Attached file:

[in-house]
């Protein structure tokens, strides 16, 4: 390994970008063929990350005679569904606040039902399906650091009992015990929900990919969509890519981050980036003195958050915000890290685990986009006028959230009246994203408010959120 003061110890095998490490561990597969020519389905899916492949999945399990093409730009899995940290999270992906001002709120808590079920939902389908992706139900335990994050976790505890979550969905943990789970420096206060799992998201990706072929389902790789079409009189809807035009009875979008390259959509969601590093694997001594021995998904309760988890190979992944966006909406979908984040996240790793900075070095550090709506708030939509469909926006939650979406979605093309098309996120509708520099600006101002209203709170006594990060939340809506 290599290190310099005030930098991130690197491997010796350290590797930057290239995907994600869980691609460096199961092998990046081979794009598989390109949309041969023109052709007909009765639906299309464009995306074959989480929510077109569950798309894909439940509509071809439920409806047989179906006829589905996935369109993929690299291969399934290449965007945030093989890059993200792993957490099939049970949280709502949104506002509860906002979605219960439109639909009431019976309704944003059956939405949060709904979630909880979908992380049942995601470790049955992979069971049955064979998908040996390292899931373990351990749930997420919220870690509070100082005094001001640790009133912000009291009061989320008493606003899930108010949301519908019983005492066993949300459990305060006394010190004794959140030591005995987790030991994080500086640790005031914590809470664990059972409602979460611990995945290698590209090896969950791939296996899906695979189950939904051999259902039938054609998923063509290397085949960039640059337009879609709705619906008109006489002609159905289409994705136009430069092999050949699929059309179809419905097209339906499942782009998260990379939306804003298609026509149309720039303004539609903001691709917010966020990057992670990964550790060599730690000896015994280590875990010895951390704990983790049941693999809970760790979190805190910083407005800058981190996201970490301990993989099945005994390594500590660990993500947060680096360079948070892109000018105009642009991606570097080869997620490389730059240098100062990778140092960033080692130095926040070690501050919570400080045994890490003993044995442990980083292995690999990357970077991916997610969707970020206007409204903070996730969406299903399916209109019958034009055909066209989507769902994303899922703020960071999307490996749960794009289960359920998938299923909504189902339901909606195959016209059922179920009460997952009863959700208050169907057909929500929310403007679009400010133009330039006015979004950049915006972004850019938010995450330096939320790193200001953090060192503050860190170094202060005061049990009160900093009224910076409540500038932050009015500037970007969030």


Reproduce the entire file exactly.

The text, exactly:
[in-house]
């Protein structure tokens, strides 16, 4: 390994970008063929990350005679569904606040039902399906650091009992015990929900990919969509890519981050980036003195958050915000890290685990986009006028959230009246994203408010959120 003061110890095998490490561990597969020519389905899916492949999945399990093409730009899995940290999270992906001002709120808590079920939902389908992706139900335990994050976790505890979550969905943990789970420096206060799992998201990706072929389902790789079409009189809807035009009875979008390259959509969601590093694997001594021995998904309760988890190979992944966006909406979908984040996240790793900075070095550090709506708030939509469909926006939650979406979605093309098309996120509708520099600006101002209203709170006594990060939340809506 290599290190310099005030930098991130690197491997010796350290590797930057290239995907994600869980691609460096199961092998990046081979794009598989390109949309041969023109052709007909009765639906299309464009995306074959989480929510077109569950798309894909439940509509071809439920409806047989179906006829589905996935369109993929690299291969399934290449965007945030093989890059993200792993957490099939049970949280709502949104506002509860906002979605219960439109639909009431019976309704944003059956939405949060709904979630909880979908992380049942995601470790049955992979069971049955064979998908040996390292899931373990351990749930997420919220870690509070100082005094001001640790009133912000009291009061989320008493606003899930108010949301519908019983005492066993949300459990305060006394010190004794959140030591005995987790030991994080500086640790005031914590809470664990059972409602979460611990995945290698590209090896969950791939296996899906695979189950939904051999259902039938054609998923063509290397085949960039640059337009879609709705619906008109006489002609159905289409994705136009430069092999050949699929059309179809419905097209339906499942782009998260990379939306804003298609026509149309720039303004539609903001691709917010966020990057992670990964550790060599730690000896015994280590875990010895951390704990983790049941693999809970760790979190805190910083407005800058981190996201970490301990993989099945005994390594500590660990993500947060680096360079948070892109000018105009642009991606570097080869997620490389730059240098100062990778140092960033080692130095926040070690501050919570400080045994890490003993044995442990980083292995690999990357970077991916997610969707970020206007409204903070996730969406299903399916209109019958034009055909066209989507769902994303899922703020960071999307490996749960794009289960359920998938299923909504189902339901909606195959016209059922179920009460997952009863959700208050169907057909929500929310403007679009400010133009330039006015979004950049915006972004850019938010995450330096939320790193200001953090060192503050860190170094202060005061049990009160900093009224910076409540500038932050009015500037970007969030």